The Zillow listing for 3913 Pirates Beach Circle in Galveston, Texas highlights the “incredible water views of Marina Boulevard Lake,” and praises the home’s recently remodeled kitchen and original hardwood floors. For just $244,000, the waterfront home is “a must see,” according to the listing broker.
But the same listing displayed on Realtor.com could make it harder for the homeowners to find a buyer. An icon toward the top of the page alerts prospective buyers to the fact that the home scored a nine out of 10 on its flood risk score, even though the main structure is on stilts.
Starting this week, Realtor.com will display flood scores from nonprofit data provider First Street Foundation across its 110 million listings. It will also publish FEMA flood maps.
“Historically, determining a property’s flood risk was an onerous process — in some cases, potential buyers would have no idea a property was in a flood zone until it was flagged by the mortgage company prior to closing, or in some cases not at all,” said Leslie Jordan, senior vice president of product at Realtor.com. “By surfacing this information upfront, consumers can avoid surprises and have all the information they need to make informed decisions and feel confident about the home-buying process.”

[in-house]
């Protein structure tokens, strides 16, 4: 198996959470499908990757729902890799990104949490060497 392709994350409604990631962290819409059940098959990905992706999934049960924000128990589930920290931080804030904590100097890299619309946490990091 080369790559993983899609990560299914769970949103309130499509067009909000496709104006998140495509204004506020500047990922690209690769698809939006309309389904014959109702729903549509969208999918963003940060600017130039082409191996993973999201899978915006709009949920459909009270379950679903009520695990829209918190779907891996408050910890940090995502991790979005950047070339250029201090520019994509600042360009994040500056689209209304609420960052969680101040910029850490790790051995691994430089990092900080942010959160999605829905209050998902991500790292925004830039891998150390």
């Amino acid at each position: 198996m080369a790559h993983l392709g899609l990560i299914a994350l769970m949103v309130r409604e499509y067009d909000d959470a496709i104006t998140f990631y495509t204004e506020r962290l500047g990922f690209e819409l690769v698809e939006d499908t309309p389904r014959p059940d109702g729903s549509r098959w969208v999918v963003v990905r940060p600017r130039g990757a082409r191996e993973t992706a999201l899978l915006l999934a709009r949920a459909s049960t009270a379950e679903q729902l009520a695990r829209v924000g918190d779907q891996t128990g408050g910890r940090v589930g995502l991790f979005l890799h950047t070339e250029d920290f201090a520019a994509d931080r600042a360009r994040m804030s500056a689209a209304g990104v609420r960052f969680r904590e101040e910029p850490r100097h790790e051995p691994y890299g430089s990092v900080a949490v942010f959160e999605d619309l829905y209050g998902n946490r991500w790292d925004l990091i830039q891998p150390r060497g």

According to Jordan, disclosure of flood risk for homes that are outside the official floodplain is critical: about one-third of federal disaster money paid out to flood survivors is distributed to people who live outside the zones.
But Zillow and Redfin aren’t following Realtor.com’s lead. Both listings portals told NPR that they have discussed publishing flood risks on listings, but aren’t ready yet.
Jeff Tucker, an economist at Zillow, told NPR that there are “a number of challenges with publishing flood risk data. “It’s something that I think, sooner or later, would be a great feature to include,” he said.
“We need to be very careful about how we provide information,” Taylor Marr, the lead economist at Redfin, told NPR. “Could this actually reduce the value of this existing homeowner and essentially take away a lot of their net worth?”